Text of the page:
There was no “bang” when most of Latin America rang in the New Year due to restrictions caused by the COVID-19 coronavirus pandemic, but in Venezuela, Mexico, and Brazil, 2021 brought “new” concerns.

But in other countries, the new year brought relatively “new” concerns:

Venezuela, a missing girl and a wider problem

The year began in the worst possible way for the Maldonado Roa family: Four-year-old Anthonela was kidnapped from her uncle’s arms on January 1 and is still missing. She was taken by an armed Venezuelan group on the border crosings of Tachira, close to Colombia.

The following day, Bishop Mario Moronta, the local bishop and first vice-president of the Venezuelan bishops’ conference, called for her safe return home.

He called on the “unscrupulous people who committed this embarrassing act” to “convert, stop doing evil and return the infant healthily.”

He reminded them that “no one owns life or people, only God.”

“I appeal to the conscience of each one of those who participated in this event so that they can return the girl,” said Moronta.

Beginning in mid-March 2020, as COVID-19 infection rates grew exponentially in Latin America, the majority of countries in the region closed their borders to curb the spread of the virus. Humanitarian organizations say these measures have further endangered women and children, who can become victims of human trafficking, sexual abuse, kidnapping and murder, all of which are endemic evils along informal migration routes, such as the one in Tachira.

For years, Colombia has received the bulk of desperate Venezuelans who are fleeing their homeland in search of food, medicine and shelter. The Colombian government has provided medical aid, schooling and some job opportunities to fleeing Venezuelans, but the border closure left no safe way for these migrants to cross the border.

Mexico, an opportunity for reconciliation

Through the weekly church newspaper Desde la Fe, the Archdiocese of Mexico asked for the political class to “relax” their positions and foster reconciliation in 2021.

“Will it be possible to live the year 2021 without grudges among Mexicans? It would seem a dream if the political class relaxed its positions in the honest pursuit of a better future for the nation,” said the editorial in the first edition of 2021.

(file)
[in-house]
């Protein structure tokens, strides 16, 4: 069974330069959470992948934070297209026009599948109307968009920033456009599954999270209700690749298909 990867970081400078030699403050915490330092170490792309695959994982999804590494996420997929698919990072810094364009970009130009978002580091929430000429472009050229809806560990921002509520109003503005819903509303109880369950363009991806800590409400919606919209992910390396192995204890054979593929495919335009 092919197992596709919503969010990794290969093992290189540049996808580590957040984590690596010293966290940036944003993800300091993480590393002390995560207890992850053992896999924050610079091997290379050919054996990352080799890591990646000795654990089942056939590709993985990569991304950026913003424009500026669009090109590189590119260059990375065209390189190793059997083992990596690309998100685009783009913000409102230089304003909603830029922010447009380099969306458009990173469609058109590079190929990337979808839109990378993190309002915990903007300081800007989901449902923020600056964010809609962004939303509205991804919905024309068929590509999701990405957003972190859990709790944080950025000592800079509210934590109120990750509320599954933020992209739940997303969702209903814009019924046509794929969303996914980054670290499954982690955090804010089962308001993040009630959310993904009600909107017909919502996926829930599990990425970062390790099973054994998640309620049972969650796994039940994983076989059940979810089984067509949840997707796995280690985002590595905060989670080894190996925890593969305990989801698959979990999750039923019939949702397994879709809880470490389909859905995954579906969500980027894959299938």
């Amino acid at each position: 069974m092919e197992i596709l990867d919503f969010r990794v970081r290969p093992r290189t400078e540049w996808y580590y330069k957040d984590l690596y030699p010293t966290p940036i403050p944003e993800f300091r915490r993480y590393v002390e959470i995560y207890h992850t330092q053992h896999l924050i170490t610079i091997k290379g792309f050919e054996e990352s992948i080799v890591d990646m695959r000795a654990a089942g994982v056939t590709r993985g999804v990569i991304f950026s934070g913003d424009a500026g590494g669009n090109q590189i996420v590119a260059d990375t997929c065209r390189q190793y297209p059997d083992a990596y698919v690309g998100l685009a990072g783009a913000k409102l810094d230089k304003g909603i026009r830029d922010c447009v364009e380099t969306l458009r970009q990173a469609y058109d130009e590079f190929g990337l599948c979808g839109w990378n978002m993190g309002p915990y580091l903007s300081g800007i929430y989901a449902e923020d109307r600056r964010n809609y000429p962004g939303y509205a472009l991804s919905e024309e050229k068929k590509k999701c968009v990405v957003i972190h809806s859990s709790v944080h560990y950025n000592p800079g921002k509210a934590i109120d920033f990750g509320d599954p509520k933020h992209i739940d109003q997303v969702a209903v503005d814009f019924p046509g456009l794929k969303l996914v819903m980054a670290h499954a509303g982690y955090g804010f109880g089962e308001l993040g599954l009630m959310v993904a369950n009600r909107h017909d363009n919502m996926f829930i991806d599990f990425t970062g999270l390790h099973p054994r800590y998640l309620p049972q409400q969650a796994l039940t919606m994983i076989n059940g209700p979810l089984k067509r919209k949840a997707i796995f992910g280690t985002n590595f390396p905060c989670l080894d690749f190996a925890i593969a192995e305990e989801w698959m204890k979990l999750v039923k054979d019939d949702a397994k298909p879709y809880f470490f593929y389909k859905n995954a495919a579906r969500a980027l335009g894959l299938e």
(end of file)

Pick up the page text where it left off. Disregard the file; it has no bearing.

Mexico’s largest midterm elections are set for June 6, and an estimated 94 million voters are called to elect 500 federal deputies, 15 governors from a total of 32 states, 30 state congresses and 1,900 city councils.

Left-wing President Andrés Manuel López Obrador will aim at keeping his legislative majority against an alliance of the three major opposition parties, now united to defeat what the perceived as a common enemy.

In the Desde la Fe editorial, published Sunday, the archdiocesan newspaper doesn’t actually mention the upcoming elections when speaking of 2021 as an “opportunity for reconciliation.”

Instead, the archdiocese argues that the only way to break the country’s political deadlock is by fostering reconciliation as personal, one-on-one level.

The bishops and the president have had several disagreements over what Lopez Obrador has claimed is a chasm between the local hierarchy and Pope Francis.

“I don’t hear people talk here like the pope does,” he said. “Do you hear in the hierarchy that neoliberalism is talked about and neoliberalism is questioned here as the pope questions it?”

Days later, the editorial called for an end to “confrontation” and “polarization” fueled by politicians, avoiding any direct reference to the president.

The path to achieve the “dream” of reconciliation, the editorial argued, “is very narrow and difficult to undertake, and it is none other than forgiveness, that forgiveness so difficult to obtain, and even more so to grant.”

Reconciliation might seem like a dream, yet “there are dreams that come true,” says the editorial, before noting that if 120 million Mexicans loved the country as much as they claim to love it, then reconciliation can become a reality.

Brazil, a bishop under investigation for abuse

Archbishop Alberto Taveira Correa, from the Brazilian city of Belem do Para, is under investigation both by local police and the Vatican, for alleged sexual abuse against four seminarians who were between 15 and 18 when the abuse reportedly happened, between 2010 and 2014.

The prelate is being investigated after a journalistic investigation by the Brazilian news site G1. The website interviewed all four alleged victims.

According to one of the accusers, the abuse took place every three months, during a span of two years. Three out of the four alleged victims ended up leaving the seminary, while the fourth was expelled for disciplinary reasons.

After the report, the Vatican dispatched a delegation to investigate the case. The archdiocese released a statement in which it “reiterates to the people of God, with transparency and serenity, that the investigations are ongoing, with the certainty and confidence that, in the end, truth will prevail.”

In the meantime, the archbishop is still in his position, denying all allegations and calling them the “action of the devil.”